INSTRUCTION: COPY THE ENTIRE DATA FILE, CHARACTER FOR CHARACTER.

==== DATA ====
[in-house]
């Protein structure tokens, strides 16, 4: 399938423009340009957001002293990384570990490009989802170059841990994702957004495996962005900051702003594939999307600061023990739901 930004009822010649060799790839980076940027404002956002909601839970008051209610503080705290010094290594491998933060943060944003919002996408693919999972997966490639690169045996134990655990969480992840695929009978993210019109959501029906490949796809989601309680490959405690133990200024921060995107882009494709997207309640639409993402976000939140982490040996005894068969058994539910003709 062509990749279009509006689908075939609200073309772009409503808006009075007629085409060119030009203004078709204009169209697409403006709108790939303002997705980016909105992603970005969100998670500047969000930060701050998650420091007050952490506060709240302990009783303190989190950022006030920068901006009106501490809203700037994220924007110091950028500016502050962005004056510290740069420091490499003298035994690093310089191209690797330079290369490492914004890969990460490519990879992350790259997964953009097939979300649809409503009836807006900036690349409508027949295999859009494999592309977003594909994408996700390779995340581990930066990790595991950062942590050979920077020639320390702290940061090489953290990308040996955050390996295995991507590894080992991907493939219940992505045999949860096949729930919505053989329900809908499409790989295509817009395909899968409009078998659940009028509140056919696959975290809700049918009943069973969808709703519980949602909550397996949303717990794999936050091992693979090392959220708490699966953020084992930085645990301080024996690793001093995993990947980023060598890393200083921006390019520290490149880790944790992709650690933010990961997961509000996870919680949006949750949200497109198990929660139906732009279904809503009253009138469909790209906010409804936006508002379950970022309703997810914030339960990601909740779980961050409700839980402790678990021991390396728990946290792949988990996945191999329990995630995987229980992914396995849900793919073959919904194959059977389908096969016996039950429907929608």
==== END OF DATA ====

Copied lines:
[in-house]
């Protein structure tokens, strides 16, 4: 399938423009340009957001002293990384570990490009989802170059841990994702957004495996962005900051702003594939999307600061023990739901 930004009822010649060799790839980076940027404002956002909601839970008051209610503080705290010094290594491998933060943060944003919002996408693919999972997966490639690169045996134990655990969480992840695929009978993210019109959501029906490949796809989601309680490959405690133990200024921060995107882009494709997207309640639409993402976000939140982490040996005894068969058994539910003709 062509990749279009509006689908075939609200073309772009409503808006009075007629085409060119030009203004078709204009169209697409403006709108790939303002997705980016909105992603970005969100998670500047969000930060701050998650420091007050952490506060709240302990009783303190989190950022006030920068901006009106501490809203700037994220924007110091950028500016502050962005004056510290740069420091490499003298035994690093310089191209690797330079290369490492914004890969990460490519990879992350790259997964953009097939979300649809409503009836807006900036690349409508027949295999859009494999592309977003594909994408996700390779995340581990930066990790595991950062942590050979920077020639320390702290940061090489953290990308040996955050390996295995991507590894080992991907493939219940992505045999949860096949729930919505053989329900809908499409790989295509817009395909899968409009078998659940009028509140056919696959975290809700049918009943069973969808709703519980949602909550397996949303717990794999936050091992693979090392959220708490699966953020084992930085645990301080024996690793001093995993990947980023060598890393200083921006390019520290490149880790944790992709650690933010990961997961509000996870919680949006949750949200497109198990929660139906732009279904809503009253009138469909790209906010409804936006508002379950970022309703997810914030339960990601909740779980961050409700839980402790678990021991390396728990946290792949988990996945191999329990995630995987229980992914396995849900793919073959919904194959059977389908096969016996039950429907929608």